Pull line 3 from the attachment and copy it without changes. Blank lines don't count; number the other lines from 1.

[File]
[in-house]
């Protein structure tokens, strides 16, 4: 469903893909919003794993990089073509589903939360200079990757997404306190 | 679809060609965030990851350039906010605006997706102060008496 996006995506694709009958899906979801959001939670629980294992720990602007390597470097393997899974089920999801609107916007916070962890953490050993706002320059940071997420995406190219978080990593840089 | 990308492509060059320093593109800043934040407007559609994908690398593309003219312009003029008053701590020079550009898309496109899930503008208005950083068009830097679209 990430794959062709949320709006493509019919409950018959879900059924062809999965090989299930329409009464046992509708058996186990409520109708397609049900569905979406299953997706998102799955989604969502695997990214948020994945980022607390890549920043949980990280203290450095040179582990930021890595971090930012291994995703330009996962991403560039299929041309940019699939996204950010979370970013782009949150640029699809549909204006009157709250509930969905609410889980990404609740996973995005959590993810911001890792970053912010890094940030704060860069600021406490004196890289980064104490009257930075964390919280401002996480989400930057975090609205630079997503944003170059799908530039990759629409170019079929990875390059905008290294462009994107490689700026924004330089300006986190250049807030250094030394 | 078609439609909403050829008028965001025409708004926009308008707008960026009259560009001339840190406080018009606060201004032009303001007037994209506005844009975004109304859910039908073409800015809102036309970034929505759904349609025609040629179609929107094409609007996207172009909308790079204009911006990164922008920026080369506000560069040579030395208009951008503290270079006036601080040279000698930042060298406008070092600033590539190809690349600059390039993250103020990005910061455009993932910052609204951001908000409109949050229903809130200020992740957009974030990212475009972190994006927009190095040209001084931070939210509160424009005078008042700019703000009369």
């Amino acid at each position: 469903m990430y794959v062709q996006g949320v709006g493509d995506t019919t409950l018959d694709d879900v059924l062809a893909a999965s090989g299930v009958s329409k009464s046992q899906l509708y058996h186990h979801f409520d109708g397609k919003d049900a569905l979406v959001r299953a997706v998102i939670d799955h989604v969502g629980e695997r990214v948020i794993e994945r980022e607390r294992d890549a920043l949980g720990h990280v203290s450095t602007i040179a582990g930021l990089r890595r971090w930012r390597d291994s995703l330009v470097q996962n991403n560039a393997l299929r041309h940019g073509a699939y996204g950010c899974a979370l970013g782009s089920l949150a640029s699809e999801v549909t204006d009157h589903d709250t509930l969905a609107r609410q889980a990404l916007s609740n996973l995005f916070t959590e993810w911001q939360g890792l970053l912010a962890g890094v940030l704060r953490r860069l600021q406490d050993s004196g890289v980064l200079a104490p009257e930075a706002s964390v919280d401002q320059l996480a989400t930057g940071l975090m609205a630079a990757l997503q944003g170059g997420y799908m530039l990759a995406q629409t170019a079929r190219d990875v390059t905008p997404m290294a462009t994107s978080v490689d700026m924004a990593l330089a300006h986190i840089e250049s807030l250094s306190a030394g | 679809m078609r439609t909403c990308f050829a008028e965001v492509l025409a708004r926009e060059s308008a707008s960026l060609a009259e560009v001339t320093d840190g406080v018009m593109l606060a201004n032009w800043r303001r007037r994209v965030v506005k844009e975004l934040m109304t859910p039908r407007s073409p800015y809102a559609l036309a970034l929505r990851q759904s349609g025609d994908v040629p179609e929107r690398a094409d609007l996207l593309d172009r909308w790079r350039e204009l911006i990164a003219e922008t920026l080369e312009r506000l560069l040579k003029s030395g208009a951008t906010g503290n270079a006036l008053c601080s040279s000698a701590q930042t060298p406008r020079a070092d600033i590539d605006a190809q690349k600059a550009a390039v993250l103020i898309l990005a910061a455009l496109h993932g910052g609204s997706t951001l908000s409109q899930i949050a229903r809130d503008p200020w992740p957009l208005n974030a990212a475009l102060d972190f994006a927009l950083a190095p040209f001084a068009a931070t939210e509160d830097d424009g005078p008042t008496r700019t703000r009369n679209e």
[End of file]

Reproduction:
């Amino acid at each position: 469903m990430y794959v062709q996006g949320v709006g493509d995506t019919t409950l018959d694709d879900v059924l062809a893909a999965s090989g299930v009958s329409k009464s046992q899906l509708y058996h186990h979801f409520d109708g397609k919003d049900a569905l979406v959001r299953a997706v998102i939670d799955h989604v969502g629980e695997r990214v948020i794993e994945r980022e607390r294992d890549a920043l949980g720990h990280v203290s450095t602007i040179a582990g930021l990089r890595r971090w930012r390597d291994s995703l330009v470097q996962n991403n560039a393997l299929r041309h940019g073509a699939y996204g950010c899974a979370l970013g782009s089920l949150a640029s699809e999801v549909t204006d009157h589903d709250t509930l969905a609107r609410q889980a990404l916007s609740n996973l995005f916070t959590e993810w911001q939360g890792l970053l912010a962890g890094v940030l704060r953490r860069l600021q406490d050993s004196g890289v980064l200079a104490p009257e930075a706002s964390v919280d401002q320059l996480a989400t930057g940071l975090m609205a630079a990757l997503q944003g170059g997420y799908m530039l990759a995406q629409t170019a079929r190219d990875v390059t905008p997404m290294a462009t994107s978080v490689d700026m924004a990593l330089a300006h986190i840089e250049s807030l250094s306190a030394g | 679809m078609r439609t909403c990308f050829a008028e965001v492509l025409a708004r926009e060059s308008a707008s960026l060609a009259e560009v001339t320093d840190g406080v018009m593109l606060a201004n032009w800043r303001r007037r994209v965030v506005k844009e975004l934040m109304t859910p039908r407007s073409p800015y809102a559609l036309a970034l929505r990851q759904s349609g025609d994908v040629p179609e929107r690398a094409d609007l996207l593309d172009r909308w790079r350039e204009l911006i990164a003219e922008t920026l080369e312009r506000l560069l040579k003029s030395g208009a951008t906010g503290n270079a006036l008053c601080s040279s000698a701590q930042t060298p406008r020079a070092d600033i590539d605006a190809q690349k600059a550009a390039v993250l103020i898309l990005a910061a455009l496109h993932g910052g609204s997706t951001l908000s409109q899930i949050a229903r809130d503008p200020w992740p957009l208005n974030a990212a475009l102060d972190f994006a927009l950083a190095p040209f001084a068009a931070t939210e509160d830097d424009g005078p008042t008496r700019t703000r009369n679209e």